Saudi Binladin Group to be slimmed down, renamed

Saudi Binladin Group to be slimmed down, renamed
2 min read
24 May, 2018
Following the Saudi Arabia's government control of the construction giant, the Binladen Group is set to be slimmed down and renamed.
Binladin Group has encountered serious difficulties in the past few years [Getty]
Saudi construction giant Binladen Group is set to be slimmed down and renamed, confirmed six sources to Reuters.

It follows the governmental seizure of management control from family members in an anti-graft drive, which critics believe was an attempt to limit the power of the kingdom's leading families.

The company is being run by a five-member committee who were appointed by the Saudi government to oversee the process, and the proposed move would be the first in a broad restructuring planned.

Hundreds are expected to be laid off, and a new holding company will be set up under a different name.

Sources did not indicate whether the name had already been chosen, or what it could be.

Established in 1931, Saudi Binladin Group grew quickly after expanding two mosques in the Muslim holy cities of Mecca and Medina.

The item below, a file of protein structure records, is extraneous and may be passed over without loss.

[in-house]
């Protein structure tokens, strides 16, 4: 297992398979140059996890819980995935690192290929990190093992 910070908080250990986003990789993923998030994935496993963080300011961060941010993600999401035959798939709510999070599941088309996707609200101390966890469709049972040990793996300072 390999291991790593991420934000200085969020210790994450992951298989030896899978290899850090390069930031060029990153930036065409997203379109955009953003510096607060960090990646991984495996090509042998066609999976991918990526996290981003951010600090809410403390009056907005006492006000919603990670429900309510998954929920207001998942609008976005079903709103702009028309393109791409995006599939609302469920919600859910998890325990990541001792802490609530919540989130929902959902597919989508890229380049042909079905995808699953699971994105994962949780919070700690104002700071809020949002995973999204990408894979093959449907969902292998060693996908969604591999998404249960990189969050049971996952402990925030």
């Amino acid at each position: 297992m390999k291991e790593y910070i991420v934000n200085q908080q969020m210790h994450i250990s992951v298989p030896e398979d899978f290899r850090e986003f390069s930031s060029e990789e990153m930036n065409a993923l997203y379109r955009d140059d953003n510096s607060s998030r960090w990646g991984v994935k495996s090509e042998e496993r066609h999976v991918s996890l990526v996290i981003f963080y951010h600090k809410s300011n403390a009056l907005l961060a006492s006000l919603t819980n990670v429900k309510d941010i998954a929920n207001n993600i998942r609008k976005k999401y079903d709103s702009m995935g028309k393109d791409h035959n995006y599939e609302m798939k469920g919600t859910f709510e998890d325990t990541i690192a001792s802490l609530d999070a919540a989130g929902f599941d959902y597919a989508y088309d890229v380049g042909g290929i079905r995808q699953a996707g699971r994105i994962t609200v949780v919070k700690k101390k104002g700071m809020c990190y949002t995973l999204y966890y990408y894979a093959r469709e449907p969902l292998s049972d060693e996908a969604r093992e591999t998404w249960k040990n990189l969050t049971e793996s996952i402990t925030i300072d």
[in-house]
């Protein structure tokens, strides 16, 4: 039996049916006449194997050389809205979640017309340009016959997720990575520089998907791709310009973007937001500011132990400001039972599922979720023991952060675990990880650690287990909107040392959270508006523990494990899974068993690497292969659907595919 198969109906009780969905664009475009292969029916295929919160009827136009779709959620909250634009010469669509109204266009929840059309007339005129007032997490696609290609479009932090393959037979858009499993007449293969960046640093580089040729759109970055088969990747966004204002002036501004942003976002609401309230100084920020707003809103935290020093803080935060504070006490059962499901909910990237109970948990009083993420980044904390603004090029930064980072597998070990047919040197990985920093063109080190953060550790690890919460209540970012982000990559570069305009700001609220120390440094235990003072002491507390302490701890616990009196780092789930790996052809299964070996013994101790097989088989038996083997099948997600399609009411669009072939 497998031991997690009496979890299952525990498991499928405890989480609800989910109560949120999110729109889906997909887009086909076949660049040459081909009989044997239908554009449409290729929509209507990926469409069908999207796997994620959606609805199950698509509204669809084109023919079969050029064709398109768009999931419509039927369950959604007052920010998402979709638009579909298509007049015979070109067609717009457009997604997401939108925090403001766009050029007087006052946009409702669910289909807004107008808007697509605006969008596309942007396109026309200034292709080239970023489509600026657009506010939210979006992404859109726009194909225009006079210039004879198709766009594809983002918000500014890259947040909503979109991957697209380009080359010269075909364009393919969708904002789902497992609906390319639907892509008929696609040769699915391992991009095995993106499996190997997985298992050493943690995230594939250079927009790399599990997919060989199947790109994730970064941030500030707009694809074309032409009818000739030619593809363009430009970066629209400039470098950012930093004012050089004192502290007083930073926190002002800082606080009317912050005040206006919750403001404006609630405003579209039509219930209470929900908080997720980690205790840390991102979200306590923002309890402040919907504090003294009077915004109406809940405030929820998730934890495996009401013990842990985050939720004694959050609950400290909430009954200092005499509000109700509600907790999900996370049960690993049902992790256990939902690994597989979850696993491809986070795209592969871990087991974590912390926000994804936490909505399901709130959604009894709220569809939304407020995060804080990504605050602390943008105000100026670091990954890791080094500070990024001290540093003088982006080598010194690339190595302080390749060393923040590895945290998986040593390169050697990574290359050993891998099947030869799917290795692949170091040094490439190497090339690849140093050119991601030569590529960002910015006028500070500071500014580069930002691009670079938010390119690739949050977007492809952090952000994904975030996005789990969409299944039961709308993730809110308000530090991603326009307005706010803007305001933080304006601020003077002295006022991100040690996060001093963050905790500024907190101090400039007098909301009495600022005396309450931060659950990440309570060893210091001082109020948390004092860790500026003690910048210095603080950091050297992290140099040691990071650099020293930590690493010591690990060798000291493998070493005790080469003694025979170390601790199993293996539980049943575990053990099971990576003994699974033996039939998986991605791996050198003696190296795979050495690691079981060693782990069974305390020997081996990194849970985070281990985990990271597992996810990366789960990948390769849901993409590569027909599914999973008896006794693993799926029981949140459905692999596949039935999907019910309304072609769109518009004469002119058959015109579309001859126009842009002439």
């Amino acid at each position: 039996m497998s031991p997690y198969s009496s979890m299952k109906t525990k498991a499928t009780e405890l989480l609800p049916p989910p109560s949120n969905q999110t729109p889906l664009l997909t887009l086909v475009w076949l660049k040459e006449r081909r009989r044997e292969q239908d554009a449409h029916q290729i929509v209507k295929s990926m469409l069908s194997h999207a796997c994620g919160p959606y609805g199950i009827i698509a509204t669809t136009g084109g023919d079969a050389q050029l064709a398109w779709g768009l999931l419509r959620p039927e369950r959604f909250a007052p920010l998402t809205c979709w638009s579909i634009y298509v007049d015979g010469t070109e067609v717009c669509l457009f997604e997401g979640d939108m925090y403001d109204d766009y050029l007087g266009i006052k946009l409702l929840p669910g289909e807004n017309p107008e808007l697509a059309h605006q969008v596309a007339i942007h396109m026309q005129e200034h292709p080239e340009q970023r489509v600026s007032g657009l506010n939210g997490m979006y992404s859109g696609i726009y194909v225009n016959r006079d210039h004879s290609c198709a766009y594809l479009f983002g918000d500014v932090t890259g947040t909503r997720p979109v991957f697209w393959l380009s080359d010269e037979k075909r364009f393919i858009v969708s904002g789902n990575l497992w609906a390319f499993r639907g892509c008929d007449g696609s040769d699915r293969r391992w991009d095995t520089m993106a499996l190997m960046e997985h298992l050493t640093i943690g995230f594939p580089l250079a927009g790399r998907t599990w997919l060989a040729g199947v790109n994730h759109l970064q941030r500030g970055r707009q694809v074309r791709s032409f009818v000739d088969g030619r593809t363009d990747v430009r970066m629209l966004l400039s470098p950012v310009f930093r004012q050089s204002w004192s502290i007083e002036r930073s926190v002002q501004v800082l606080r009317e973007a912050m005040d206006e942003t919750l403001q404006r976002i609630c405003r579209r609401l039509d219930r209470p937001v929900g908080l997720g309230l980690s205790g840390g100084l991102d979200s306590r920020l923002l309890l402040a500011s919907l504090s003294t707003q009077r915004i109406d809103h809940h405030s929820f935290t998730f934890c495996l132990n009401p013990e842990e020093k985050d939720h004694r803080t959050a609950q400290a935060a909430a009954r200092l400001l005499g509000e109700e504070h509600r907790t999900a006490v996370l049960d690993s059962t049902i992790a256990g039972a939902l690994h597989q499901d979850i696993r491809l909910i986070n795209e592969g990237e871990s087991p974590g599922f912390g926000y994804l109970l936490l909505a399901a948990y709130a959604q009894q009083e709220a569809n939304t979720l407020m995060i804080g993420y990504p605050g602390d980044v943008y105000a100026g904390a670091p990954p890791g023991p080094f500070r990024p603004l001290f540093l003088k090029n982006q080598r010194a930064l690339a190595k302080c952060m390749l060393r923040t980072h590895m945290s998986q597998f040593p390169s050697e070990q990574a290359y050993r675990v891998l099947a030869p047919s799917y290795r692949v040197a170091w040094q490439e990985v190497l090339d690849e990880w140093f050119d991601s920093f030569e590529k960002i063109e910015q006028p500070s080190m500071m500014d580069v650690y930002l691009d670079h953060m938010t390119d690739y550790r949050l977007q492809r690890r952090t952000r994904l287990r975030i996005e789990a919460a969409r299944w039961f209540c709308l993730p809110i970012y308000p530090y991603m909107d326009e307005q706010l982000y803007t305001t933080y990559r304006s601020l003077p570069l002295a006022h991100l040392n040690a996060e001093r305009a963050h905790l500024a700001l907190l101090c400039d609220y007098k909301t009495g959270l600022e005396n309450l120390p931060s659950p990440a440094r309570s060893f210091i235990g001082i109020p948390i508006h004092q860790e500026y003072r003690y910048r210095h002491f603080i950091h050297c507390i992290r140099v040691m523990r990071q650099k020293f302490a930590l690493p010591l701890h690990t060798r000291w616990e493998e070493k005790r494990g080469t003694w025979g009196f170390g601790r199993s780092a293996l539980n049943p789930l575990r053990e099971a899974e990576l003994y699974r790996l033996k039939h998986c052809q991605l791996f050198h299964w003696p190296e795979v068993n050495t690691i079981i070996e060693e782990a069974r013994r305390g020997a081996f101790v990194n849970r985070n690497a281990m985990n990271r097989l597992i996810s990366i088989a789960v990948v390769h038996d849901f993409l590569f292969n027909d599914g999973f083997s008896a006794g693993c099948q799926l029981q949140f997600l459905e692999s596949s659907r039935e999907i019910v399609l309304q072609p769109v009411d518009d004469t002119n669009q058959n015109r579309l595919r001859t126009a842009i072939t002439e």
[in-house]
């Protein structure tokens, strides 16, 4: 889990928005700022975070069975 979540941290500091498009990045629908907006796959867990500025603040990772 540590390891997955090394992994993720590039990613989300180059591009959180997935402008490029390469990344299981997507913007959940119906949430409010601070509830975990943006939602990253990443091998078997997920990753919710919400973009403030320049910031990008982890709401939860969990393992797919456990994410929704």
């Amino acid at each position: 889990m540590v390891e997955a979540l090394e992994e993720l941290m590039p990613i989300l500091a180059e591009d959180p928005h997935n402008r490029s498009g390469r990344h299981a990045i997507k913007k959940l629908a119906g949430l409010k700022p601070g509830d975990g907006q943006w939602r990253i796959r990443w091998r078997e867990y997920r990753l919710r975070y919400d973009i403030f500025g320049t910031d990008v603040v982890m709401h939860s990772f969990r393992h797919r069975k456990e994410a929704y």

Binladin Group has encountered serious difficulties in the past few years and has laid off tens of thousands of employees.

The Saudi construction giant had previously denied that Riyadh had taken over the company after its chairman was detained in an alleged anti-corruption campaign.

The company did admit that some shares may have been transferred to the government.

Chairman Bakr Binladin was among dozens of princes and elite businessmen and officials arrested months ago in a crackdown by Crown Prince Mohammed bin Salman.

Riyadh claims it is part of efforts to weed out rampant corruption in the country, but critics say it's a way of suppressing the crown prince's potential royal rivals.

Most have been released as Saudi authorities negotiated financial settlements with those detained that could earn state coffers about $100 billion.

Reuters reported that one of the sources said the 537 business units under the current company set-up would be rationalised, which could include them being sold off, wound down or merged. The remaining units will be placed under the new structure, the source said.

In February, sources had claimed that the Saudi Binladin Group was set to build one of the palaces from the five awarded in the development of a huge $500 billion megacity.

The Saudi-based Binladin construction firm belongs to the family of the late al-Qaeda leader Osama bin Laden, however the company cut ties to him.